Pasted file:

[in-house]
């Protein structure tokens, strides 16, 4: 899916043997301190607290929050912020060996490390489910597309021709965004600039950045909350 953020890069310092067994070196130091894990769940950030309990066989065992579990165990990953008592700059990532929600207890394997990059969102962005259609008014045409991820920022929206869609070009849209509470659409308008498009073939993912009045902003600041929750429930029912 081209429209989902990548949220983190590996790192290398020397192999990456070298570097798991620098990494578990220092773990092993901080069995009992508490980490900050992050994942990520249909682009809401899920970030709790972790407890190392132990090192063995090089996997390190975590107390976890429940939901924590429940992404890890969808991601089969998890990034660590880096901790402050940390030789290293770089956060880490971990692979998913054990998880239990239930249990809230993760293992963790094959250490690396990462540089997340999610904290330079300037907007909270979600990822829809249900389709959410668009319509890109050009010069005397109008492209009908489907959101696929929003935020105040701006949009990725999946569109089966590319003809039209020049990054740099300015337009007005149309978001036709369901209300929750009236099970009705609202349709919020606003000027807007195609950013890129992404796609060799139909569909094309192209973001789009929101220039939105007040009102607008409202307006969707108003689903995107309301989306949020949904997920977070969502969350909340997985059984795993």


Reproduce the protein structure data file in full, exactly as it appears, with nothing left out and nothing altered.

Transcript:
[in-house]
């Protein structure tokens, strides 16, 4: 899916043997301190607290929050912020060996490390489910597309021709965004600039950045909350 953020890069310092067994070196130091894990769940950030309990066989065992579990165990990953008592700059990532929600207890394997990059969102962005259609008014045409991820920022929206869609070009849209509470659409308008498009073939993912009045902003600041929750429930029912 081209429209989902990548949220983190590996790192290398020397192999990456070298570097798991620098990494578990220092773990092993901080069995009992508490980490900050992050994942990520249909682009809401899920970030709790972790407890190392132990090192063995090089996997390190975590107390976890429940939901924590429940992404890890969808991601089969998890990034660590880096901790402050940390030789290293770089956060880490971990692979998913054990998880239990239930249990809230993760293992963790094959250490690396990462540089997340999610904290330079300037907007909270979600990822829809249900389709959410668009319509890109050009010069005397109008492209009908489907959101696929929003935020105040701006949009990725999946569109089966590319003809039209020049990054740099300015337009007005149309978001036709369901209300929750009236099970009705609202349709919020606003000027807007195609950013890129992404796609060799139909569909094309192209973001789009929101220039939105007040009102607008409202307006969707108003689903995107309301989306949020949904997920977070969502969350909340997985059984795993």